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Brachygobius xanthomelas HERRE, 1937

Classification

Order: Perciformes Family: Gobiidae

Distribution

Type locality is ’55 miles north of Singapore, freshwater ditches, Mawai District, Johore, Malaysia’, and this species has been recorded throughout much of Peninsular Malaysia and southern Thailand.

It’s also been recorded on Bangka Island, Indonesia, but we’ve been unable to confirm if it occurs on neighbouring Sumatra.

Records from the Kapuas River in Indonesia (Borneo), Cambodia, and Singapore appear to be in error, although it may have been extirpated from the latter, and as with most members of the genus a degree of confusion surrounds its identity (see ‘Notes’).

Habitat

Generally restricted to lowland environments including freshwater swamps, streams, minor tributaries, and forest peat swamps. Marginal vegetation tends to grow thickly with beds of aquatic plants from genera such as Cryptocoryne or Barcalaya and patches of submerged leaf litter found in some places.

Peat swamp habitats are characterised by tannin-stained, tea-coloured water, very low acidity, minimal conductivity, and negligible hardness. Substrates are composed of mud and peat with overlying leaf litter and submerged woody structures such as tree roots.

Unlike most congeners this species does not appear to occur in tidal or otherwise brackish environments.

Maximum Standard Length

15 – 20 mm.

Aquarium SizeTop ↑

Base dimensions of 45 ∗ 30 cm or equivalent should be the minimum considered.

Maintenance

Provide plenty of hiding places and cover, the idea being to create broken lines of sight to allow weaker individuals to escape continual attention from dominant fish.

Crushed coral or coral sand can be mixed into the substrate to act as a buffer if necessary, or marine salt added at a dose of around 2 grams per litre.

Filtration should not be strong with an air-powered sponge-type unit ideal.

Water Conditions

Temperature22 – 28 °C

pH7.0 – 8.5

Hardness143 – 357 ppm

Diet

Small live foods such as ArtemiaDaphnia, etc., should be considered essential although some specimens will learn to accept  frozen alternatives. Dried products are normally ignored.

Behaviour and CompatibilityTop ↑

Does not make an ideal community fish and best kept in a species-specific set-up.

Although males in particular are territorial towards one another a group of 6 or more should be the minimum purchase since when such numbers are present aggression is spread between individuals plus the fish are bolder and exhibit more natural behaviour.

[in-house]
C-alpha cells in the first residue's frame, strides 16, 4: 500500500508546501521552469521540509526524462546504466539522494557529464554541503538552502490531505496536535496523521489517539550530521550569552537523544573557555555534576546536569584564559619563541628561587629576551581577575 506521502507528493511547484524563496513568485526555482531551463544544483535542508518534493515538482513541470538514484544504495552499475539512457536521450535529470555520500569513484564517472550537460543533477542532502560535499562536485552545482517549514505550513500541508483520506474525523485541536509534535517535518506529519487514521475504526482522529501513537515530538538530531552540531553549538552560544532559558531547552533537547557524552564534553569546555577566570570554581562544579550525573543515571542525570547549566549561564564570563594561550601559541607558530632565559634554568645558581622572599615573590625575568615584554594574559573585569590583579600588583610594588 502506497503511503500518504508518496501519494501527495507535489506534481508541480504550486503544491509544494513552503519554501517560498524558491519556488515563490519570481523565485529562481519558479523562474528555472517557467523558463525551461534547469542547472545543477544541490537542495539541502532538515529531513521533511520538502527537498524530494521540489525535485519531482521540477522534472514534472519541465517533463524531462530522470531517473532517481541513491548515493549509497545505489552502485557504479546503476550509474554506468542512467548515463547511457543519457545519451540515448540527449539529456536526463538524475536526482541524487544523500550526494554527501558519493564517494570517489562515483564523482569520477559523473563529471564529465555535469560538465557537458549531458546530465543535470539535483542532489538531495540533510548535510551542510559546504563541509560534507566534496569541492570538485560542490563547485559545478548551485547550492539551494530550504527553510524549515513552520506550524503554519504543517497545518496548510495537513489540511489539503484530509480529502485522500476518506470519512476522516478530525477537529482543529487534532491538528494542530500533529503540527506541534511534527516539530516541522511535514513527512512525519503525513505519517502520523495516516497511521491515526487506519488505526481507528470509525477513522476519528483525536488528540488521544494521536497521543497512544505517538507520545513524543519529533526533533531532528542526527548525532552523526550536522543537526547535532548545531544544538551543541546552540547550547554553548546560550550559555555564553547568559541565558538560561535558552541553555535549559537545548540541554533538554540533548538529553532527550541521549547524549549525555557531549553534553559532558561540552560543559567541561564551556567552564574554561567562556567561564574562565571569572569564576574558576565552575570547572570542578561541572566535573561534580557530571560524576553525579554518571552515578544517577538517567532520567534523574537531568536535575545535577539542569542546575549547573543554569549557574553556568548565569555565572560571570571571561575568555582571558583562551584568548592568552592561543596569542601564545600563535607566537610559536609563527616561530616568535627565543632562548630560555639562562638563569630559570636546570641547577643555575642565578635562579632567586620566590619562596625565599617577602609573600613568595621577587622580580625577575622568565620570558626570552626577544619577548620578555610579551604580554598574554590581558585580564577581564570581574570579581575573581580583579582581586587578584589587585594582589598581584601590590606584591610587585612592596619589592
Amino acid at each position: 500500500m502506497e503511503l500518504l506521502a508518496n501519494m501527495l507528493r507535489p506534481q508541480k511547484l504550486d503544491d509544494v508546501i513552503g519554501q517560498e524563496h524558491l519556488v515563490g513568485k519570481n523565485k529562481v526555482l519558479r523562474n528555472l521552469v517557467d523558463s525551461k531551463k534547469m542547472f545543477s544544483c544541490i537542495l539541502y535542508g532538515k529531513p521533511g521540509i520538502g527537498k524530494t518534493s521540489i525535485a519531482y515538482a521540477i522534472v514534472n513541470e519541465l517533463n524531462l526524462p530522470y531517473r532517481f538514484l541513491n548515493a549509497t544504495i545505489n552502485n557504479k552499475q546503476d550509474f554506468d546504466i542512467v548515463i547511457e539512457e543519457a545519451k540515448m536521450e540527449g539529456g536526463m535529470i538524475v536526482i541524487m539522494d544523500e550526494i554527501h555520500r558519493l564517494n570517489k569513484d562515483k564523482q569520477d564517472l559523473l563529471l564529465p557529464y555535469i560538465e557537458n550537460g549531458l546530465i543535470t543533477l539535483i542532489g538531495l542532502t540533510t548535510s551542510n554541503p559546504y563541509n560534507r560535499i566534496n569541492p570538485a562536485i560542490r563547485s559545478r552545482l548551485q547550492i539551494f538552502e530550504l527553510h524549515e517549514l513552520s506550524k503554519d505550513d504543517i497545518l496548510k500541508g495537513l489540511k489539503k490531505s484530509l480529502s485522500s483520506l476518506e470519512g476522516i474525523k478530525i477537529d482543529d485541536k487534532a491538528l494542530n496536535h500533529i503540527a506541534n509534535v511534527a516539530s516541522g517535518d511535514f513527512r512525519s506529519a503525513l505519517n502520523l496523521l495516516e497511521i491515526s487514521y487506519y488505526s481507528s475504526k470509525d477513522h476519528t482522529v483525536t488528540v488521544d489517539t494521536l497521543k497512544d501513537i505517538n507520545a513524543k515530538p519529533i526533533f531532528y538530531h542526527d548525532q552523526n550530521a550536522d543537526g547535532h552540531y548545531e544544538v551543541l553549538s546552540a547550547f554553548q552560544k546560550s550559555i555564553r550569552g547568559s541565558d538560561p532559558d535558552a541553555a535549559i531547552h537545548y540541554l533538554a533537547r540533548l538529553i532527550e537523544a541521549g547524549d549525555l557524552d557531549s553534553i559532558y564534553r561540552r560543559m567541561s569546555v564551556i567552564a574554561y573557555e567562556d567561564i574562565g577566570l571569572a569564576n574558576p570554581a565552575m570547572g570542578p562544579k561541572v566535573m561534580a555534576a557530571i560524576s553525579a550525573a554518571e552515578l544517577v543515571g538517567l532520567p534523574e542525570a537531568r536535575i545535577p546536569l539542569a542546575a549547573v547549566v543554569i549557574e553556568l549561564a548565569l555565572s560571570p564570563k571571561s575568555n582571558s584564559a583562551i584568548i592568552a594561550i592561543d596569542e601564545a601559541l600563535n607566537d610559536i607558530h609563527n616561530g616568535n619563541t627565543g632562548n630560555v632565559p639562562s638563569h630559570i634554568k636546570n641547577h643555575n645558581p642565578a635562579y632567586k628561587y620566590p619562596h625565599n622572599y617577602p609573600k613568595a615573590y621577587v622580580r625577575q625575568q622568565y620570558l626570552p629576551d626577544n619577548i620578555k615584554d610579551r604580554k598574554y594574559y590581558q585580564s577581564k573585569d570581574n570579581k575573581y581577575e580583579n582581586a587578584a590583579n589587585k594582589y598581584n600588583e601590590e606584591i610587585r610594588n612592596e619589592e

Sexual Dimorphism

Sexually mature females often appear rounder-bodied than males, particularly when gravid.

NotesTop ↑

This species is occasionally available in the aquarium trade, though often misidentified, and its name has also been widely misapplied to an unidentified member of the genus which does not correspond to any of the described species.

The latter is the fish depicted in most online images and it possesses a dark marking on the anterior base of the first dorsal-fin, while the same area is colourless in B. xanthomelas.

According to current knowledge it can be diagnosed as follows: <30 lateral scales; one black band reaching mid-ventral line posterior to anal-fin; first black trunk band ending at dorsal-fin origin; no predorsal or opercular scales; basal part of first dorsal-fin not black anteriorly.

Brachygobius currently contains 9 described species, and although all are referred to collectively as ‘bumblebee’ gobies only B. doriae and B. sabanus are commonly-available  in the ornamental trade.

The majority should only be considered nominal taxa for the time being since the genus  appears to be considerably more diverse than currently-recognised. Therefore, although we’ve assigned images to profiles based on how well they match the key of Inger (1958) the identification of most can only be thought of as tentative pending publication of a forthcoming review.

The grouping is often included in the subfamily Gobionellinae alongside genera such as ChlamydogobiusMugilogobiusPseudogobiopsisRhinogobiusSchismatogobius, and Stigmatogobius.

It’s considered most closely-related to the genus Pandaka with the two sharing numerous characters but differing in the morphology of the head lateral line system and number of epurals present.

References

  1. Herre, A. W. C. T. and G. S. Myers, 1937 - Bulletin of the Raffles Museum No. 13: 5-75
    A contribution to the ichthyology of the Malay Peninsula.
  2. Inger, R. F., 1958 - Fieldiana Zoology 39(14): 107-117
    Notes on the fishes of the genus Brachygobius.
  3. Larson, H. K., Z. Jaafar, and K. K. P. Lim, 2008 - The Raffles Bulletin of Zoology 56(1): 135-155
    An annotated checklist of the gobioid fishes of Singapore.
  4. Miller, P. J., 1989 - Cybium 13(4): 375-383
    The classification of bumble-bee gobies (Brachygobius and associated genera) (Teleostei: Gobiidae).
  5. Ng, H. H. and H.-H. Tan, 1999 - Zoological Studies 38(3): 350-366
    The fishes of the Endau drainage, Peninsular Malaysia with descriptions of two new species of catfishes (Teleostei: Akysidae, Bagridae).
Missing information here? Our Knowledge Base is an ever-evolving work in progress, which naturally means that some species profiles contain more information than others. We're working on a daily basis to fill in all the gaps, so please have patience. This site relies heavily on the help of hundreds of people without whose valuable contributions it simply wouldn't exist. Information and photos regarding any freshwater or brackish fish species, its natural history or captive care is always much appreciated, so if you've anything you'd like to share please leave a comment below or email us.

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